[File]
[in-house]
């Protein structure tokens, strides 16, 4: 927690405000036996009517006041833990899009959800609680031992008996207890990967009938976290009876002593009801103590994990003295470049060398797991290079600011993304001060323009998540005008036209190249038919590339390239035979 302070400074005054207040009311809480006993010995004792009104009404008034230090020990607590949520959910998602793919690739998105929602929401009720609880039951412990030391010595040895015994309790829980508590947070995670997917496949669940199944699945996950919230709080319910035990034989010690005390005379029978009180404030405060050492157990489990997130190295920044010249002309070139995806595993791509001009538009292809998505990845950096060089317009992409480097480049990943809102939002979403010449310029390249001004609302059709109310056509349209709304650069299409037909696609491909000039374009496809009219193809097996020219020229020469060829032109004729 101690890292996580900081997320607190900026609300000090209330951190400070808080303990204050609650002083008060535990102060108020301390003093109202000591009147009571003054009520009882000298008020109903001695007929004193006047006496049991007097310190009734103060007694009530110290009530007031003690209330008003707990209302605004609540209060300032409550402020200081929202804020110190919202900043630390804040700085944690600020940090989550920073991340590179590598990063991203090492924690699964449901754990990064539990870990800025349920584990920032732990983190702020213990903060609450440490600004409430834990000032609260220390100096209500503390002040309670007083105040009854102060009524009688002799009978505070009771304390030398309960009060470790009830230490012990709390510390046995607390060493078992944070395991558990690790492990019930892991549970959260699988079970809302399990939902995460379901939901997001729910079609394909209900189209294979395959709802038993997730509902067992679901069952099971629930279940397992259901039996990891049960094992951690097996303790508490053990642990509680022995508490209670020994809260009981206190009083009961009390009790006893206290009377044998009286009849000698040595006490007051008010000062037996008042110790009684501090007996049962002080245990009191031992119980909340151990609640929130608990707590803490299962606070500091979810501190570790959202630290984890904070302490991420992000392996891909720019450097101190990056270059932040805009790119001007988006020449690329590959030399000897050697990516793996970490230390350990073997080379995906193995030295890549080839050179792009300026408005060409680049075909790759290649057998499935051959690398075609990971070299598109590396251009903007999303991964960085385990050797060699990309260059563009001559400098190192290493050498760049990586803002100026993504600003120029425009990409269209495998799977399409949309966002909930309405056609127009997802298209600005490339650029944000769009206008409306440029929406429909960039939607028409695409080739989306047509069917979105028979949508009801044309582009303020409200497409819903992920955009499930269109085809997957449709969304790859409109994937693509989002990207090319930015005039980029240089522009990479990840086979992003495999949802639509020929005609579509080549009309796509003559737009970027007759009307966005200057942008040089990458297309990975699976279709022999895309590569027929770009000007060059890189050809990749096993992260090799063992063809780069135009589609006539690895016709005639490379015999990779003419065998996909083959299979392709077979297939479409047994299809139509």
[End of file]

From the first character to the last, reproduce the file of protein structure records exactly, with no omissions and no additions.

[in-house]
């Protein structure tokens, strides 16, 4: 927690405000036996009517006041833990899009959800609680031992008996207890990967009938976290009876002593009801103590994990003295470049060398797991290079600011993304001060323009998540005008036209190249038919590339390239035979 302070400074005054207040009311809480006993010995004792009104009404008034230090020990607590949520959910998602793919690739998105929602929401009720609880039951412990030391010595040895015994309790829980508590947070995670997917496949669940199944699945996950919230709080319910035990034989010690005390005379029978009180404030405060050492157990489990997130190295920044010249002309070139995806595993791509001009538009292809998505990845950096060089317009992409480097480049990943809102939002979403010449310029390249001004609302059709109310056509349209709304650069299409037909696609491909000039374009496809009219193809097996020219020229020469060829032109004729 101690890292996580900081997320607190900026609300000090209330951190400070808080303990204050609650002083008060535990102060108020301390003093109202000591009147009571003054009520009882000298008020109903001695007929004193006047006496049991007097310190009734103060007694009530110290009530007031003690209330008003707990209302605004609540209060300032409550402020200081929202804020110190919202900043630390804040700085944690600020940090989550920073991340590179590598990063991203090492924690699964449901754990990064539990870990800025349920584990920032732990983190702020213990903060609450440490600004409430834990000032609260220390100096209500503390002040309670007083105040009854102060009524009688002799009978505070009771304390030398309960009060470790009830230490012990709390510390046995607390060493078992944070395991558990690790492990019930892991549970959260699988079970809302399990939902995460379901939901997001729910079609394909209900189209294979395959709802038993997730509902067992679901069952099971629930279940397992259901039996990891049960094992951690097996303790508490053990642990509680022995508490209670020994809260009981206190009083009961009390009790006893206290009377044998009286009849000698040595006490007051008010000062037996008042110790009684501090007996049962002080245990009191031992119980909340151990609640929130608990707590803490299962606070500091979810501190570790959202630290984890904070302490991420992000392996891909720019450097101190990056270059932040805009790119001007988006020449690329590959030399000897050697990516793996970490230390350990073997080379995906193995030295890549080839050179792009300026408005060409680049075909790759290649057998499935051959690398075609990971070299598109590396251009903007999303991964960085385990050797060699990309260059563009001559400098190192290493050498760049990586803002100026993504600003120029425009990409269209495998799977399409949309966002909930309405056609127009997802298209600005490339650029944000769009206008409306440029929406429909960039939607028409695409080739989306047509069917979105028979949508009801044309582009303020409200497409819903992920955009499930269109085809997957449709969304790859409109994937693509989002990207090319930015005039980029240089522009990479990840086979992003495999949802639509020929005609579509080549009309796509003559737009970027007759009307966005200057942008040089990458297309990975699976279709022999895309590569027929770009000007060059890189050809990749096993992260090799063992063809780069135009589609006539690895016709005639490379015999990779003419065998996909083959299979392709077979297939479409047994299809139509």